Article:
None of us are capable of judging, of course, but sad experience instructs that, unfortunately, sometimes religion is used as a prop.
“I must also pause to reaffirm my thanks to God, for it is faith that sustains me at this moment. Even prior to today, I can honestly say that my life has been blessed beyond measure.” Remarks by Ketanji Brown, who seems like a very nice person with a good family. This is not about that.
Protestants like Ketanji Brown, who described herself as such on March 22 while being examined in hearings by the Congress for her supreme court confirmation, often thank God for being God and say they’re blessed, but that’s not revolutionary. The pagans do as much.
No, what’s revolutionary about being Christian is doing things also that pagans don’t do: being like God, forgiving one’s enemies, praying for one’s persecutors, loving those who hate.
Pagans thank God; that’s not distinctive about being Christian. Being Christian is how we bless God, how we keep the Commandments, the life of grace.
Jesus Christ defines Christianity, for he is Christ and he says not everyone who says “Lord, Lord” will enter the kingdom of God, but only those “who hear the word of God and keep it”, “those who do the will of the Heavenly Father”.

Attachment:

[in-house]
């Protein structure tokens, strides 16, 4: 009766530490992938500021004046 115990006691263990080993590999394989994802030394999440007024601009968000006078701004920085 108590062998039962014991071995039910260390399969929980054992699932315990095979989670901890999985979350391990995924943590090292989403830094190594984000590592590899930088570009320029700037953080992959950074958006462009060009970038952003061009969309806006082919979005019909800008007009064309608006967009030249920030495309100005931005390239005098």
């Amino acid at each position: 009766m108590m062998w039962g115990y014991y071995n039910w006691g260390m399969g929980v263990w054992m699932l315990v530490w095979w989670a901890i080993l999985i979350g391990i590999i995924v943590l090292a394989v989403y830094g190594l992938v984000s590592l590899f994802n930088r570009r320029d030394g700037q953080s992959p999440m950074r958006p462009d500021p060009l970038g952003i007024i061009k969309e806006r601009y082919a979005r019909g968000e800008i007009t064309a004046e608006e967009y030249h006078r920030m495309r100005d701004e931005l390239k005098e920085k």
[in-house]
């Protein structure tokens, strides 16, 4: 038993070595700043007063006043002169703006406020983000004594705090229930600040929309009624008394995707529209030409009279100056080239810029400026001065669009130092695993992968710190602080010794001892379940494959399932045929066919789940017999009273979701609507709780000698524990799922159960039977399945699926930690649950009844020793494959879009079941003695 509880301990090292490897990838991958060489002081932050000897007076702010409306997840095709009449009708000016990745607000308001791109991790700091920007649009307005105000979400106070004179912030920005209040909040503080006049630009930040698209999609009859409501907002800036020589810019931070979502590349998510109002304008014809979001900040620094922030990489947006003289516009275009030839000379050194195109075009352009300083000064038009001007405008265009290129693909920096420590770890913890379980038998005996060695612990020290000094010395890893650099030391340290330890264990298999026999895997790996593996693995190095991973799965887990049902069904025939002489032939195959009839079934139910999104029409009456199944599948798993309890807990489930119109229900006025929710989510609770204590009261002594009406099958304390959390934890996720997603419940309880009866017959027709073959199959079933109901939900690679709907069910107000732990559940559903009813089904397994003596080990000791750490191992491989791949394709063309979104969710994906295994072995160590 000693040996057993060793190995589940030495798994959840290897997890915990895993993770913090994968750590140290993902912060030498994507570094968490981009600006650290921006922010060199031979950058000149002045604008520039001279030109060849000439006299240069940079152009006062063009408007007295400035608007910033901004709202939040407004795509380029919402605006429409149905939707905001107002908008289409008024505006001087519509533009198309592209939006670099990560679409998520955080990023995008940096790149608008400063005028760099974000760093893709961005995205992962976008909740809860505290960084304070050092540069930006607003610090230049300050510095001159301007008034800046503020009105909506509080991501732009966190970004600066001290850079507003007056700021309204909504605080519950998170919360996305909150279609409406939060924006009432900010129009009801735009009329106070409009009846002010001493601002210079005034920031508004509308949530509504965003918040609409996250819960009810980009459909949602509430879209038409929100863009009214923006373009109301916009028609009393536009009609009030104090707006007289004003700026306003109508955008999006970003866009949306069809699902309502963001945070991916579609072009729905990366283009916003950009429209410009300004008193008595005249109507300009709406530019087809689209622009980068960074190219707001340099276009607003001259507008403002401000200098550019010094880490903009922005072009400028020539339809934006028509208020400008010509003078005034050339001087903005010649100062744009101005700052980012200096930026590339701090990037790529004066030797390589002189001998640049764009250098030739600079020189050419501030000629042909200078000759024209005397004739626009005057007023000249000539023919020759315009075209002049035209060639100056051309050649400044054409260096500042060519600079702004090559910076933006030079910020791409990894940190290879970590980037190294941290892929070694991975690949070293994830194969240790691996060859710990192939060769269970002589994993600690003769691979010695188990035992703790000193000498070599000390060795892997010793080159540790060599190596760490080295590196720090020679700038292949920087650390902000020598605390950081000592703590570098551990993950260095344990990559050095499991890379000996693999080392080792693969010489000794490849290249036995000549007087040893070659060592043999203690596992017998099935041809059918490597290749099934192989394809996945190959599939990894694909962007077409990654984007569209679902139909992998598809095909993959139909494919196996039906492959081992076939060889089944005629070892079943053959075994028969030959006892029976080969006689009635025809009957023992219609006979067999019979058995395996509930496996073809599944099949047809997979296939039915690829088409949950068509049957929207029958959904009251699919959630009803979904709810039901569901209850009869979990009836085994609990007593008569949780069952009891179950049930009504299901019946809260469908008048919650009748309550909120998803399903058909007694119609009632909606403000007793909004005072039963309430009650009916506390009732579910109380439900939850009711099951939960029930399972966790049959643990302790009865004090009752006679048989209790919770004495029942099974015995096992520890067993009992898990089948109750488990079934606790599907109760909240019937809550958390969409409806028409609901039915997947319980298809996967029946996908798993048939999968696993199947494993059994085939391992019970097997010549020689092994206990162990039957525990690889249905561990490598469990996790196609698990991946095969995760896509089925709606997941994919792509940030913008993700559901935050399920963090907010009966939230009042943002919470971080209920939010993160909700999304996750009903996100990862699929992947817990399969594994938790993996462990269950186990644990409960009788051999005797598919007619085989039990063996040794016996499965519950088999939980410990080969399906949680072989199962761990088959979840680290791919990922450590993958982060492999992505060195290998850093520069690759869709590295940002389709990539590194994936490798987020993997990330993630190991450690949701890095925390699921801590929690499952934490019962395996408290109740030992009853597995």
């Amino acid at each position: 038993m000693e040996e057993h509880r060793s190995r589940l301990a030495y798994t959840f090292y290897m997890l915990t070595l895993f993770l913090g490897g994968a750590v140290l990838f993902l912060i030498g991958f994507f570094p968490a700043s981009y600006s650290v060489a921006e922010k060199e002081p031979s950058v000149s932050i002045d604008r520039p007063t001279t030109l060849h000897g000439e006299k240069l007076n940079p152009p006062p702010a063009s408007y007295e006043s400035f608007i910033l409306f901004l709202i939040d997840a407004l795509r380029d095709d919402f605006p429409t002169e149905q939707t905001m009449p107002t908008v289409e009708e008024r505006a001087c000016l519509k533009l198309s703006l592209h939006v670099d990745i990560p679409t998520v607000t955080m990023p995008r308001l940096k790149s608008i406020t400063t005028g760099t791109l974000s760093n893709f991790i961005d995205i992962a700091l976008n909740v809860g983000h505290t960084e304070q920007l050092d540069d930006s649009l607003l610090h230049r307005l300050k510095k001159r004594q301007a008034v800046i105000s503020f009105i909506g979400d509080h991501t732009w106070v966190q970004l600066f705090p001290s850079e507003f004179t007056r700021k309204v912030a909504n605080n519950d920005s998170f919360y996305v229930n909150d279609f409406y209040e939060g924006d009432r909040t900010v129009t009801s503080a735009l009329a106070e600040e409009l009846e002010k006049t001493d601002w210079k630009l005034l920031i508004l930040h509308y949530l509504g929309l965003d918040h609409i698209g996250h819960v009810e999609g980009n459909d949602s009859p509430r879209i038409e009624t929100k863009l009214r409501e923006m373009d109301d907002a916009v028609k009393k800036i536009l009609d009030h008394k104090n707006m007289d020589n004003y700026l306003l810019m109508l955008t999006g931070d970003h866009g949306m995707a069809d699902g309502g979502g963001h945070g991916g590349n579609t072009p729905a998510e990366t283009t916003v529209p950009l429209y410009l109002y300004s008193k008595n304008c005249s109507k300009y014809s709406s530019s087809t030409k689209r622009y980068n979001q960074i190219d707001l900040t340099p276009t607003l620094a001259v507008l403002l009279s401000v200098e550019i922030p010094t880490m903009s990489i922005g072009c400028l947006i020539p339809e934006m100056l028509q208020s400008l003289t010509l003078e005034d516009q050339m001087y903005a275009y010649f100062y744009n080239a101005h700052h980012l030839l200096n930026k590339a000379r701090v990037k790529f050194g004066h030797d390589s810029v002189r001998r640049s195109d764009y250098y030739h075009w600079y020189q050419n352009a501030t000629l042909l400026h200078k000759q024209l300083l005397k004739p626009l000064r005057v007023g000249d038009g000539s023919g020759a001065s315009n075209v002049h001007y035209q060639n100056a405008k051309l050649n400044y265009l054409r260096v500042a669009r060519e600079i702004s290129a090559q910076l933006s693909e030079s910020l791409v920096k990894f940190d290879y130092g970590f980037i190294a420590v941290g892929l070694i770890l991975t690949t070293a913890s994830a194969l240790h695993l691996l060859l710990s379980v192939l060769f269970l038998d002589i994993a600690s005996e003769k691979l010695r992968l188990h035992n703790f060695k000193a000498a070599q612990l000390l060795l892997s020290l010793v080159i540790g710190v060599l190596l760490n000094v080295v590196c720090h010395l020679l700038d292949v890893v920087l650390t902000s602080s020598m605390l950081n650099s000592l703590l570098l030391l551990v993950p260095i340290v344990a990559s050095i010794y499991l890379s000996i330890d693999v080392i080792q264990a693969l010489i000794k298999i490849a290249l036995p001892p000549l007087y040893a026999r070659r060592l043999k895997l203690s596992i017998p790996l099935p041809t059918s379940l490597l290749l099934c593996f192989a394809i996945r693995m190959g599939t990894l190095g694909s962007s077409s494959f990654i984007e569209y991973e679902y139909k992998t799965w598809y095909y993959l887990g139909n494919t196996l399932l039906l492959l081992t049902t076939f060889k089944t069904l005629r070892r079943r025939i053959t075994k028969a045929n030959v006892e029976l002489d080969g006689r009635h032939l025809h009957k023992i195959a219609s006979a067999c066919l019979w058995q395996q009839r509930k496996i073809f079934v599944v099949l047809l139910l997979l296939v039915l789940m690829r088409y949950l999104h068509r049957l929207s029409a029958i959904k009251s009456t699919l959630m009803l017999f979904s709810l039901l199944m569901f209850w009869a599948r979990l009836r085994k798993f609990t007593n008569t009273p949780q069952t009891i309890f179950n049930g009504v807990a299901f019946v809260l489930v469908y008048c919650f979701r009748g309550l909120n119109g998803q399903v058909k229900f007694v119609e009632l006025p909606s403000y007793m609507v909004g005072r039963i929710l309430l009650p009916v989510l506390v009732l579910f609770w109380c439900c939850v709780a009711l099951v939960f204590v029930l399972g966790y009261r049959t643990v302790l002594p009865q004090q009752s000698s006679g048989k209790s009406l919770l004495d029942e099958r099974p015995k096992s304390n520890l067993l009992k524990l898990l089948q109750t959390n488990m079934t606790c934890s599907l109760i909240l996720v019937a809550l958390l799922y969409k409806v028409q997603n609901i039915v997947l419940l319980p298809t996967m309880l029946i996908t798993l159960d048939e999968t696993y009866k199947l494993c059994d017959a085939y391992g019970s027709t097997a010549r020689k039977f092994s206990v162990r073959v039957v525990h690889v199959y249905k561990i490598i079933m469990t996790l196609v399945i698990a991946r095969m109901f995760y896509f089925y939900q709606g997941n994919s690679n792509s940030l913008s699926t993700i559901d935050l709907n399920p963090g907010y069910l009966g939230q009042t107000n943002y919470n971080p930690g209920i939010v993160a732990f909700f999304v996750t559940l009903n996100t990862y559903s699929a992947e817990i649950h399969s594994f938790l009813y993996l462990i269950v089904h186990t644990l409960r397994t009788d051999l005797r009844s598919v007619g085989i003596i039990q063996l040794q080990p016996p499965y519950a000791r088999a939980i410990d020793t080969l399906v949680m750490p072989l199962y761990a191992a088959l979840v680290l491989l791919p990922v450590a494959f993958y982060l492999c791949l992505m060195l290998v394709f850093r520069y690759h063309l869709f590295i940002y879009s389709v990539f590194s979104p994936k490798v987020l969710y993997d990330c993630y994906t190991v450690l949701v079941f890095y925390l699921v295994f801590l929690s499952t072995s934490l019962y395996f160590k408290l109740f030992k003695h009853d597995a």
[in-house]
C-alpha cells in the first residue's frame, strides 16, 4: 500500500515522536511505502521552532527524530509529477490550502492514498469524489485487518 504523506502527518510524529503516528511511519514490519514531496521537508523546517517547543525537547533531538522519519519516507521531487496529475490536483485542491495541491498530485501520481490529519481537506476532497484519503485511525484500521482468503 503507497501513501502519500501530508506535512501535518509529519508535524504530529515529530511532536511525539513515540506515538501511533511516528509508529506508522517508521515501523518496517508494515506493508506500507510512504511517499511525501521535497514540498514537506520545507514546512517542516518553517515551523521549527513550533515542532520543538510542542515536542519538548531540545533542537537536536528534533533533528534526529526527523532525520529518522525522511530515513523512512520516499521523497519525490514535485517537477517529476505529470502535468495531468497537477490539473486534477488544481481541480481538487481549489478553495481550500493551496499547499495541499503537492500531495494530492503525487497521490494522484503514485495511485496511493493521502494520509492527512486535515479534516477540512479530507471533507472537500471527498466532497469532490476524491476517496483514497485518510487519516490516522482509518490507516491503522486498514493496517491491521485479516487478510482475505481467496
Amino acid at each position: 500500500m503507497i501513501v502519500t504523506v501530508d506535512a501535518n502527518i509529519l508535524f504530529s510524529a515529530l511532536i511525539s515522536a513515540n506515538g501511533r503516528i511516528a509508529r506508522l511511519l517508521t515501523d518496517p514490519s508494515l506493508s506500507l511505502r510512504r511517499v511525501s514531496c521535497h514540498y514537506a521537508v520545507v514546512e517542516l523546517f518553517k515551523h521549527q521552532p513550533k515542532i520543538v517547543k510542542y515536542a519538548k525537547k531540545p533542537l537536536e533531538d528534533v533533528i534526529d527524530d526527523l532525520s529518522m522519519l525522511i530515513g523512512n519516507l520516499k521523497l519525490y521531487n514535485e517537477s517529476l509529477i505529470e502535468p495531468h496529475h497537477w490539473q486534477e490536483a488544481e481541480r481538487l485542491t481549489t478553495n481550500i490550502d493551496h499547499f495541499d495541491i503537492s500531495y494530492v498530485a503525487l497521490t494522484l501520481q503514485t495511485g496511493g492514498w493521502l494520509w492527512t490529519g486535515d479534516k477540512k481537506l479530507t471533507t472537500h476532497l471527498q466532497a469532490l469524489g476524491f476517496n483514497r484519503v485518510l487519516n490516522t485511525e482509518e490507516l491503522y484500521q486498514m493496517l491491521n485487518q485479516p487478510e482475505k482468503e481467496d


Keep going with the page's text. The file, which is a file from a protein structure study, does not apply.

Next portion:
Also, as was pointed out today by a protestant member of Congress, anti-Catholicism is alive and well when you contrast the treatment of a Catholic, like Amy Coney Barrett, who was convicted by a Jewish member of Congress for the “crime” of having “the dogma living loudly within” her, with the treatment of Ketanji Brown, which has been silent about her religious affiliation.
A double standard is evident in the fact that Ketanji Brown is afforded privacy with respect to her faith because she’s already known to be pro-abortion while Coney Barrett’s religious affiliation as a Catholic was of concern because of the risk that she might be pro life.